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FIP200, a ULK-interacting protein, is required for autophagosome formation in mammalian cells.

Autophagy is a membrane-mediated intracellular degradation system. The serine/threonine kinase Atg1 plays an essential role in autophagosome formation. However, the role of the mammalian Atg1 homologues UNC-51-like kinase (ULK) 1 and 2 are not yet well understood. We found that murine ULK1 and 2 localized to autophagic isolation membrane under starvation conditions. Kinase-dead alleles of ULK1 and 2 exerted a dominant-negative effect on autophagosome formation, suggesting that ULK kinase activity is important for autophagy. We next screened for ULK binding proteins and identified the focal adhesion kinase family interacting protein of 200 kD (FIP200), which regulates diverse cellular functions such as cell size, proliferation, and migration. We found that FIP200 was redistributed from the cytoplasm to the isolation membrane under starvation conditions. In FIP200-deficient cells, autophagy induction by various treatments was abolished, and both stability and phosphorylation of ULK1 were impaired. These results suggest that FIP200 is a novel mammalian autophagy factor that functions together with ULKs.

Pubmed ID: 18443221 RIS Download

Mesh terms: Animals | Autophagy | Autophagy-Related Protein 5 | Autophagy-Related Protein-1 Homolog | Fibroblasts | Focal Adhesion Protein-Tyrosine Kinases | Fungal Proteins | Humans | Intracellular Membranes | Mice | Mice, Knockout | Microtubule-Associated Proteins | Phagosomes | Protein Kinases | Protein-Serine-Threonine Kinases | Protein-Tyrosine Kinases | Recombinant Fusion Proteins | TOR Serine-Threonine Kinases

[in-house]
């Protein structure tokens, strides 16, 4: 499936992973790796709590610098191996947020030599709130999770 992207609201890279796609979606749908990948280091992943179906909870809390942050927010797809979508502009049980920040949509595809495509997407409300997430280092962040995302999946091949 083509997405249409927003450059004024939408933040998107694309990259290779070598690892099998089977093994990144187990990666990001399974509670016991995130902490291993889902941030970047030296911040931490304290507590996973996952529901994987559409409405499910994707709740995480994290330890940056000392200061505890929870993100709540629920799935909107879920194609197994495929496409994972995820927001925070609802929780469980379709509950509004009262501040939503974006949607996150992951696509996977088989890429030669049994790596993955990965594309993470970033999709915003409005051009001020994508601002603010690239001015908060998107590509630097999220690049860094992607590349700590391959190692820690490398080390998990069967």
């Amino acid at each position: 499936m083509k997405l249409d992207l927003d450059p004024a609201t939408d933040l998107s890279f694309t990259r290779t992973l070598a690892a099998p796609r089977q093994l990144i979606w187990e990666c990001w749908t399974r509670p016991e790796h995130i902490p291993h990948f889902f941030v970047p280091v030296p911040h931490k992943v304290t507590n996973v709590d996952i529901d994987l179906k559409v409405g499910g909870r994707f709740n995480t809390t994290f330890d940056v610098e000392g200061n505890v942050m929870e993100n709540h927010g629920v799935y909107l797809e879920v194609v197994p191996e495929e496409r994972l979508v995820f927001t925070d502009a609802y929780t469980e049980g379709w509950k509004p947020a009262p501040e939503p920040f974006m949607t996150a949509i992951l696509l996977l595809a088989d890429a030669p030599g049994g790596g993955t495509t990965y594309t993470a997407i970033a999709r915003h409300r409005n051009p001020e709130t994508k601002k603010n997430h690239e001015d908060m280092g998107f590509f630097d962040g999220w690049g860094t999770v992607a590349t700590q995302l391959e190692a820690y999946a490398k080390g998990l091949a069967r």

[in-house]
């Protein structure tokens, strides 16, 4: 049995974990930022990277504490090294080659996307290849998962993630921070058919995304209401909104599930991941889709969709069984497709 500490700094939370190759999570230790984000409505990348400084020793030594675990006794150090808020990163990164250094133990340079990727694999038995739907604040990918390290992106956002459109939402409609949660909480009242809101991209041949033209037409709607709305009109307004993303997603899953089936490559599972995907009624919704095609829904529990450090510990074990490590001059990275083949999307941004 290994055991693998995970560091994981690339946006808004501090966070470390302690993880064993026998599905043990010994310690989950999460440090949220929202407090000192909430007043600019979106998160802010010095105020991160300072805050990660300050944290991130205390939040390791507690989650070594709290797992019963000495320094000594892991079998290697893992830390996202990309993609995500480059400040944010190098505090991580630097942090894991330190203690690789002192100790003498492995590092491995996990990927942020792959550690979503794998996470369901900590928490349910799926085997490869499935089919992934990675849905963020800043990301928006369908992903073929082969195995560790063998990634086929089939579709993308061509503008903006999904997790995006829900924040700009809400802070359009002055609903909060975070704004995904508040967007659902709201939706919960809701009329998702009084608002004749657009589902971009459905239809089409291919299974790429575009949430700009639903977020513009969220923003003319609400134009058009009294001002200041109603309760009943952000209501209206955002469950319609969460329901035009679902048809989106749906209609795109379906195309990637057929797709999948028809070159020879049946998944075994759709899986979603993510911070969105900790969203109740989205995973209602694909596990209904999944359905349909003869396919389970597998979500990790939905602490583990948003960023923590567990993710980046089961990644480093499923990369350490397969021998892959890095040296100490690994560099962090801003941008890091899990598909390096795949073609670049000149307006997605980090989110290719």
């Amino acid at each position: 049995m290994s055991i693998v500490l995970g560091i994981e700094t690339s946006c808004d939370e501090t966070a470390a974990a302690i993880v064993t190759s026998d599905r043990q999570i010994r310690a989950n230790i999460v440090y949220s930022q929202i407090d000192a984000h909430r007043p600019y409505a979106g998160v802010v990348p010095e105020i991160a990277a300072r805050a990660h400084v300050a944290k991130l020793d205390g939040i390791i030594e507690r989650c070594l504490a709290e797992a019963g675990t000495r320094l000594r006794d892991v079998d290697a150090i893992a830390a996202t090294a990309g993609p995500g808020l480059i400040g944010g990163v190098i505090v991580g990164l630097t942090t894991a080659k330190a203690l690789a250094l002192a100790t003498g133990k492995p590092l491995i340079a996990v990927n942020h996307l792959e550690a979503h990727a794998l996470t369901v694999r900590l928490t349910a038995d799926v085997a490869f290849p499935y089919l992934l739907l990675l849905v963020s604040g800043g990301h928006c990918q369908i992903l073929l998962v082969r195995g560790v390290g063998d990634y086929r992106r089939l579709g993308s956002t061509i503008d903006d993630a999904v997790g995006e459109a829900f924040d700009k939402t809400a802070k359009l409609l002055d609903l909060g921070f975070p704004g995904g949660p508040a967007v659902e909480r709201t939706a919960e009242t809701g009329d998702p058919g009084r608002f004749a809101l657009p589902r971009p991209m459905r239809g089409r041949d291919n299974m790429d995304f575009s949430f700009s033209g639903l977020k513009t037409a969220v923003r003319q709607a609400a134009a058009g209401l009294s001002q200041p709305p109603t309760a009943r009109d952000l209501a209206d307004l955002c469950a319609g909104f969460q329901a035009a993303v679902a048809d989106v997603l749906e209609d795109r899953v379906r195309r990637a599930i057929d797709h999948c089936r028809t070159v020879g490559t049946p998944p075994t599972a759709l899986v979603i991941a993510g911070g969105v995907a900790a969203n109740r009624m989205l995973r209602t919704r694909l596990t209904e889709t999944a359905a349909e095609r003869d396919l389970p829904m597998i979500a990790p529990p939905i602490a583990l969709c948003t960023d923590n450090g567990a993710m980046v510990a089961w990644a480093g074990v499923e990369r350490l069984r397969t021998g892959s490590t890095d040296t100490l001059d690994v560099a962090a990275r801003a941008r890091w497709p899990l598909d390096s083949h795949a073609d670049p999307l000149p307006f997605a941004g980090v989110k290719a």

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Addgene (Reagent, Plasmid)

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GenBank

NIH genetic sequence database that provides an annotated collection of all publicly available DNA sequences for almost 280 000 formally described species. (Jan 2014) These sequences are obtained primarily through submissions from individual laboratories and batch submissions from large-scale sequencing projects, including whole-genome shotgun (WGS) and environmental sampling projects. Most submissions are made using the web-based BankIt or standalone Sequin programs, and GenBank staff assigns accession numbers upon data receipt. It is part of the International Nucleotide Sequence Database Collaboration and daily data exchange with the European Nucleotide Archive (ENA) and the DNA Data Bank of Japan (DDBJ) ensures worldwide coverage. GenBank is accessible through the NCBI Entrez retrieval system, which integrates data from the major DNA and protein sequence databases along with taxonomy, genome, mapping, protein structure and domain information, and the biomedical journal literature via PubMed. BLAST provides sequence similarity searches of GenBank and other sequence databases. Complete bimonthly releases and daily updates of the GenBank database are available by FTP.

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